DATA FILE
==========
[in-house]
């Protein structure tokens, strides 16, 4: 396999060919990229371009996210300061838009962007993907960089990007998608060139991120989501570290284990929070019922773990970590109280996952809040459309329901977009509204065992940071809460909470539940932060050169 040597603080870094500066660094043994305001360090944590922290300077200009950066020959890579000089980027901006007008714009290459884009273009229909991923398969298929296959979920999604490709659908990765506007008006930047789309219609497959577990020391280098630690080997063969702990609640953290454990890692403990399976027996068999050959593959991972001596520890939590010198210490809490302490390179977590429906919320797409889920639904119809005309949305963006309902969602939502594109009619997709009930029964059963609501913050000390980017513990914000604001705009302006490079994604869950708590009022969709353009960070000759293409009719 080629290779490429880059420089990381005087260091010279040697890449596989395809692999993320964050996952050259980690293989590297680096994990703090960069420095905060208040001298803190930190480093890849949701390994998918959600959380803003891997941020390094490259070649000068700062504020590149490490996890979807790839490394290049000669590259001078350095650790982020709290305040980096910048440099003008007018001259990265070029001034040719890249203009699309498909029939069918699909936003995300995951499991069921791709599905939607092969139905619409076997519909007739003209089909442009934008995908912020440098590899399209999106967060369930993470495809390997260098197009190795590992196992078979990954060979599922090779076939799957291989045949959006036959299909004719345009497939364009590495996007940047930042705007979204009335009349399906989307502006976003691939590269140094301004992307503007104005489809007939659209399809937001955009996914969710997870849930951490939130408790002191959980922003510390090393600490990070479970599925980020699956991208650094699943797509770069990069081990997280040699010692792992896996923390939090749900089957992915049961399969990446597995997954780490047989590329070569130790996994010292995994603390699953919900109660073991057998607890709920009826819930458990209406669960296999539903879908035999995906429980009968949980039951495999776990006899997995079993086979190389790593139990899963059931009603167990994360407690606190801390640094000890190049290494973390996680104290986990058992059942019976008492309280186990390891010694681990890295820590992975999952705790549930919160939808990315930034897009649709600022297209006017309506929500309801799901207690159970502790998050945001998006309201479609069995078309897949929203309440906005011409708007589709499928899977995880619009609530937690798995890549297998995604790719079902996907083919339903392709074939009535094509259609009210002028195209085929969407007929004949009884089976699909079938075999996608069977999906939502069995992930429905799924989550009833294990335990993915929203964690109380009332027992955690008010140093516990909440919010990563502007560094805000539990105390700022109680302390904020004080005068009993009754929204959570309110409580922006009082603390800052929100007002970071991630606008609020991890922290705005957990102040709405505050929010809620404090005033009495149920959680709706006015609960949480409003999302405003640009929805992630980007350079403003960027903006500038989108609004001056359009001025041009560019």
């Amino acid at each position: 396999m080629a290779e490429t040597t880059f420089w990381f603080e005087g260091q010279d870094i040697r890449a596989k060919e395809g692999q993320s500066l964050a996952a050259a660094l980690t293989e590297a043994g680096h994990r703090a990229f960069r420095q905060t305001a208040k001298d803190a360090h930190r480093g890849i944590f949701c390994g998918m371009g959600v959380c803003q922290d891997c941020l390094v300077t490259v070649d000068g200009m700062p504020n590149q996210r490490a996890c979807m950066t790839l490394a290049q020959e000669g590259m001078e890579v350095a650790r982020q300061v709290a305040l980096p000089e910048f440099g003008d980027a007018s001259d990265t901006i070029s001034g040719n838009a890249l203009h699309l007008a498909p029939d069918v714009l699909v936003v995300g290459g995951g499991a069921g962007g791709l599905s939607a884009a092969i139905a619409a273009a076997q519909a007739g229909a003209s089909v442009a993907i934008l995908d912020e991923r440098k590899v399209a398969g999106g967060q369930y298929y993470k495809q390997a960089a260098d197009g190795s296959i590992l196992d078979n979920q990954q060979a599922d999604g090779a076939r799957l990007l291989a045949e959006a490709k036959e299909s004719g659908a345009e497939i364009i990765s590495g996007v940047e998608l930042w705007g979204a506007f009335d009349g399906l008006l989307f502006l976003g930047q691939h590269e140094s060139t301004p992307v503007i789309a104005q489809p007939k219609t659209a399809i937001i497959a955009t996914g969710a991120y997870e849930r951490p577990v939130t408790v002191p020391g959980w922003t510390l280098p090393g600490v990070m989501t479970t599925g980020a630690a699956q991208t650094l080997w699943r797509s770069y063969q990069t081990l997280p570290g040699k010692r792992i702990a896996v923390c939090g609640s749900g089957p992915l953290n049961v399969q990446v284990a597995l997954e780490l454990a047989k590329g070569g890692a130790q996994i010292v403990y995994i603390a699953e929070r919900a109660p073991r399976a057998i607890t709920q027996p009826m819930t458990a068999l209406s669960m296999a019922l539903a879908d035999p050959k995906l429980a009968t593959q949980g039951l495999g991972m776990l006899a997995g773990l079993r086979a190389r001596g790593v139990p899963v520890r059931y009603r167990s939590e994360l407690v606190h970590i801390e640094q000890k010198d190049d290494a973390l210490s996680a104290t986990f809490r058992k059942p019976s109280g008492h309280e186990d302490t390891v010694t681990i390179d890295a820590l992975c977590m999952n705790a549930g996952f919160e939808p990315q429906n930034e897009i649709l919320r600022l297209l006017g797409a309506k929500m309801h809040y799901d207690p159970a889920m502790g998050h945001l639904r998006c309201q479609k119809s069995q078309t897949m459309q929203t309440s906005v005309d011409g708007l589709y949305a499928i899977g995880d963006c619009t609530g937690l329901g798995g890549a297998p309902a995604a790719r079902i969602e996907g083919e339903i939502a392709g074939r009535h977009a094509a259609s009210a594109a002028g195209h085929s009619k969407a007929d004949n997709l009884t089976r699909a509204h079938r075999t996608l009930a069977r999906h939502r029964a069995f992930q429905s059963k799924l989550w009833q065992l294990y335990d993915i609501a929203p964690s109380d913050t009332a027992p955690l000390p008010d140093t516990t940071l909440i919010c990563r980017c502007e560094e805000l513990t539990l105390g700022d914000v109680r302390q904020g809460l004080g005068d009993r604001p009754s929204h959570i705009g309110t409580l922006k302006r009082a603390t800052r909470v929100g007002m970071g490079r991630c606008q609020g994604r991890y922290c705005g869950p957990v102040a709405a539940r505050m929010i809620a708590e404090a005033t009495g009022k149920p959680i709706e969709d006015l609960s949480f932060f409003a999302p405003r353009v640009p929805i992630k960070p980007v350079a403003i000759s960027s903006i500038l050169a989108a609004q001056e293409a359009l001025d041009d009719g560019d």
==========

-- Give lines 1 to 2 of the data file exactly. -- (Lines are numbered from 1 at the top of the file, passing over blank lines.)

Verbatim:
[in-house]
């Protein structure tokens, strides 16, 4: 396999060919990229371009996210300061838009962007993907960089990007998608060139991120989501570290284990929070019922773990970590109280996952809040459309329901977009509204065992940071809460909470539940932060050169 040597603080870094500066660094043994305001360090944590922290300077200009950066020959890579000089980027901006007008714009290459884009273009229909991923398969298929296959979920999604490709659908990765506007008006930047789309219609497959577990020391280098630690080997063969702990609640953290454990890692403990399976027996068999050959593959991972001596520890939590010198210490809490302490390179977590429906919320797409889920639904119809005309949305963006309902969602939502594109009619997709009930029964059963609501913050000390980017513990914000604001705009302006490079994604869950708590009022969709353009960070000759293409009719 080629290779490429880059420089990381005087260091010279040697890449596989395809692999993320964050996952050259980690293989590297680096994990703090960069420095905060208040001298803190930190480093890849949701390994998918959600959380803003891997941020390094490259070649000068700062504020590149490490996890979807790839490394290049000669590259001078350095650790982020709290305040980096910048440099003008007018001259990265070029001034040719890249203009699309498909029939069918699909936003995300995951499991069921791709599905939607092969139905619409076997519909007739003209089909442009934008995908912020440098590899399209999106967060369930993470495809390997260098197009190795590992196992078979990954060979599922090779076939799957291989045949959006036959299909004719345009497939364009590495996007940047930042705007979204009335009349399906989307502006976003691939590269140094301004992307503007104005489809007939659209399809937001955009996914969710997870849930951490939130408790002191959980922003510390090393600490990070479970599925980020699956991208650094699943797509770069990069081990997280040699010692792992896996923390939090749900089957992915049961399969990446597995997954780490047989590329070569130790996994010292995994603390699953919900109660073991057998607890709920009826819930458990209406669960296999539903879908035999995906429980009968949980039951495999776990006899997995079993086979190389790593139990899963059931009603167990994360407690606190801390640094000890190049290494973390996680104290986990058992059942019976008492309280186990390891010694681990890295820590992975999952705790549930919160939808990315930034897009649709600022297209006017309506929500309801799901207690159970502790998050945001998006309201479609069995078309897949929203309440906005011409708007589709499928899977995880619009609530937690798995890549297998995604790719079902996907083919339903392709074939009535094509259609009210002028195209085929969407007929004949009884089976699909079938075999996608069977999906939502069995992930429905799924989550009833294990335990993915929203964690109380009332027992955690008010140093516990909440919010990563502007560094805000539990105390700022109680302390904020004080005068009993009754929204959570309110409580922006009082603390800052929100007002970071991630606008609020991890922290705005957990102040709405505050929010809620404090005033009495149920959680709706006015609960949480409003999302405003640009929805992630980007350079403003960027903006500038989108609004001056359009001025041009560019």